EU-Morocco agri-deal to enter into force in October
Due to Morocco’s tardiness in ratifying the EU-Morocco agricultural agreement, the accord is now expected to enter into force early October. Not coincidentally coinciding with the start of Morocco’s export-season to the EU.
Just two weeks ago, the EU’s Foreign Policy Chief, Catherine Ashton, announced that the agreement was expected to enter into force on 1 July 2012; a time when Moroccan produce is largely absent on the EU market.
But the Moroccan Parliament only started its ratification procedure of the pact late last week. The Parliament is supposed to ratify the agreement before 30 June, at the latest. Morocco has now struck a deal with the EU that upon ratification, three months ought to pass before the agreement can enter into force.
As a result, the reciprocal liberalisation of agricultural and fisheries products covered by the agreement will commence at the exact same time as Morocco's export season to the Union.
The agricultural agreement allows for an increased amount of Moroccan fruits and vegetables to enter the EU market. Because of the vague territorial scope of the deal, leaving it to Morocco to define its own jurisdiction, produce from occupied Western Sahara will end up in EU supermarkets stamped as from Morocco.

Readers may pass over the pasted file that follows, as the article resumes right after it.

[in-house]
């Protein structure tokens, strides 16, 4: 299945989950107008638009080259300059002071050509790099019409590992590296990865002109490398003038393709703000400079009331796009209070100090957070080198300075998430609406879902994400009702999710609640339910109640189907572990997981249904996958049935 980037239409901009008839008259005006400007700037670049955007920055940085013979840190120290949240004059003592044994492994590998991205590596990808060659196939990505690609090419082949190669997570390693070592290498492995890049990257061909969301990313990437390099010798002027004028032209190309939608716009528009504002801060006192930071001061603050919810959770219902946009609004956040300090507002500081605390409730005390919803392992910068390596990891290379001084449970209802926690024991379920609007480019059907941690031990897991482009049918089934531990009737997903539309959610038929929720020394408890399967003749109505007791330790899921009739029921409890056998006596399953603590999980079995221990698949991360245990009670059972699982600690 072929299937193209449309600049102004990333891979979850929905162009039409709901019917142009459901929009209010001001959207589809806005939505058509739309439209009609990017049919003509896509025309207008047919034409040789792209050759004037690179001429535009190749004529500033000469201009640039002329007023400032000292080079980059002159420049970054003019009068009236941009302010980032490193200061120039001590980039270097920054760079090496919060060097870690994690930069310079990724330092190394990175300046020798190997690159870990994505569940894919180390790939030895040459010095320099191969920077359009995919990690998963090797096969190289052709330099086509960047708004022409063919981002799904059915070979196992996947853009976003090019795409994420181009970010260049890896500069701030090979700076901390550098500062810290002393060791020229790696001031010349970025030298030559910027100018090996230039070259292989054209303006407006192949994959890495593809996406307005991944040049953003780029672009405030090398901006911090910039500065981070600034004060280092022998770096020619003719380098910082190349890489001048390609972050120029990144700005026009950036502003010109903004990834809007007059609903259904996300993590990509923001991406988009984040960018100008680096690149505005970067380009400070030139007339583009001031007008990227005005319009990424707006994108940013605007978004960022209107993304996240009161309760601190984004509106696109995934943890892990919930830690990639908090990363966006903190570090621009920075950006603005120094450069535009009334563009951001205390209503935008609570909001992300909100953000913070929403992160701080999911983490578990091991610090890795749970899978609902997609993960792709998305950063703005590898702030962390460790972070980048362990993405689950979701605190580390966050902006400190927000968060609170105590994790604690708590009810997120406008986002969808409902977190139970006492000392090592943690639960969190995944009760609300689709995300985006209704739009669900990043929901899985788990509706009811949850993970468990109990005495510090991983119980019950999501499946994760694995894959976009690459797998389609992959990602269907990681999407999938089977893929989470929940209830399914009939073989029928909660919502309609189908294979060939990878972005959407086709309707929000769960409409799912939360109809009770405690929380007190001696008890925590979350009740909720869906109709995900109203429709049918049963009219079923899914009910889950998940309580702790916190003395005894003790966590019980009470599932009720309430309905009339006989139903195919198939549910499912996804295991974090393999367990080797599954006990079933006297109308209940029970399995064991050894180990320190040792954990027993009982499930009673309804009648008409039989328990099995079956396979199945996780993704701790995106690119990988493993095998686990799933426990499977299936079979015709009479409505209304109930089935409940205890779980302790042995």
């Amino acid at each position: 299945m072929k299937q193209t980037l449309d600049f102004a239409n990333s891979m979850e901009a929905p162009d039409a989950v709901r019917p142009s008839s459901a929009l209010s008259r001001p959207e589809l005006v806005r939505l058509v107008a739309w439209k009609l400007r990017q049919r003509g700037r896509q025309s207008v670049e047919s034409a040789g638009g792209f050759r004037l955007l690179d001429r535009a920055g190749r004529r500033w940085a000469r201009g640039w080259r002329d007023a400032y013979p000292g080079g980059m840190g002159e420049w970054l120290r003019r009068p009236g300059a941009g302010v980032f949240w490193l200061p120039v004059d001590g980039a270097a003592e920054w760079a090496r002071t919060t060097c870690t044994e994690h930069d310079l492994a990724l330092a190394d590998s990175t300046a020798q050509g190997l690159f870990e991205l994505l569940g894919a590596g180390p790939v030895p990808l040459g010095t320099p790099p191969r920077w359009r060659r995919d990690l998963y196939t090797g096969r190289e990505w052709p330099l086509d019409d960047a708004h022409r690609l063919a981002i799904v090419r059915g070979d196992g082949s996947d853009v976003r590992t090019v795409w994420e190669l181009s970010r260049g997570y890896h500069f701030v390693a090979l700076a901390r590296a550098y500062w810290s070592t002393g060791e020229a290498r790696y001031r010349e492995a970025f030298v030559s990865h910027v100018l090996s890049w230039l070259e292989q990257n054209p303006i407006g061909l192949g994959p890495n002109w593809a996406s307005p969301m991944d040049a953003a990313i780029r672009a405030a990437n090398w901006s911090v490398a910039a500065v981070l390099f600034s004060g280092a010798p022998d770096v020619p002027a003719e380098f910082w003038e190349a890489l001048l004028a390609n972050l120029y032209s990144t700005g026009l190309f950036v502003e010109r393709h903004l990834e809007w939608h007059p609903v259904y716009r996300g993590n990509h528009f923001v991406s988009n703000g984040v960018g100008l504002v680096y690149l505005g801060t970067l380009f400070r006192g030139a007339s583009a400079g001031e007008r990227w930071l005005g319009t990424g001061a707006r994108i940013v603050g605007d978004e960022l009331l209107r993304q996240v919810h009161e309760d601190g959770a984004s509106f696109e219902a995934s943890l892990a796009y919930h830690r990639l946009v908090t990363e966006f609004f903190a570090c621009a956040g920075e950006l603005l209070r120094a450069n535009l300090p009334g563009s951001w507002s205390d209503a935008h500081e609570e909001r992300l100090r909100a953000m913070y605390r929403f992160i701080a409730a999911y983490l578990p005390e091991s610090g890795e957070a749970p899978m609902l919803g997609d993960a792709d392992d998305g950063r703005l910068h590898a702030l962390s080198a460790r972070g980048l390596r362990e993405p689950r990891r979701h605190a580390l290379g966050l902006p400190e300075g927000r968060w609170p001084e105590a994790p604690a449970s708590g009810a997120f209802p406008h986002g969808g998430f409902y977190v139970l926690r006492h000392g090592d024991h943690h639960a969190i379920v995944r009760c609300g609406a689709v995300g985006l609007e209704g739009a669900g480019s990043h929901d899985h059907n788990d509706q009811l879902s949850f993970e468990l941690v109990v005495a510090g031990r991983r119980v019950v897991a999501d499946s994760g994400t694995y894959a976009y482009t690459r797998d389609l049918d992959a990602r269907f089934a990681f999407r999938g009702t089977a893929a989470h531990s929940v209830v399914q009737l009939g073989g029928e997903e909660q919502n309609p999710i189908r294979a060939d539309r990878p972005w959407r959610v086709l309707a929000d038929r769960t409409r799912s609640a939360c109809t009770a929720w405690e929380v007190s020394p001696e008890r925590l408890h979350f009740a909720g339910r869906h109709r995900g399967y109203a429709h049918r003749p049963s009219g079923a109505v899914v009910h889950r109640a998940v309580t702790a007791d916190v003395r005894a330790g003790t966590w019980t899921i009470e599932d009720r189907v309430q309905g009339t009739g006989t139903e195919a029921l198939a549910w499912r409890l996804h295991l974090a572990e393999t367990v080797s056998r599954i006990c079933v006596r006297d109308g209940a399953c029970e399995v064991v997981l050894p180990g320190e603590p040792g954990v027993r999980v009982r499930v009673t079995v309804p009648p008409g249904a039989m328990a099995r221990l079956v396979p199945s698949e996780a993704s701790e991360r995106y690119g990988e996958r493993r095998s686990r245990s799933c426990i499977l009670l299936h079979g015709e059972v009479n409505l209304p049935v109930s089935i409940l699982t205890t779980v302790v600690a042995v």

As a consequence of Morocco's belated ratification, the entry-into-force will now also correspond to the takeoff of the southern European producers' export season for certain fruits and vegetables. The EU-Morocco agreement grants Morocco higher quotas for a number of products which are considered sensitive to the Union, such as tomatoes. Tomatoes from Morocco and occupied Western Sahara will be put in direct competition with tomatoes from Canary Islands, Murcia and other southern regions - much to the lament of the EU's own farmers.
The EU-Morocco agricultural agreement was ratified by the European Parliament on 16 February 2012, despite the EP's rapporteur's recommendation to turn the deal down for a number of reasons, including the legal concerns for implicitly including Western Sahara.
Morocco occupies the major part of its neighbouring country, Western Sahara. Entering into business deals with Moroccan companies or authorities in the occupied territories gives an impression of political legitimacy to the occupation. It also gives job opportunities to Moroccan settlers and income to the Moroccan government. Western Sahara Resource Watch demands foreign companies leave Western Sahara until a solution to the conflict is found.
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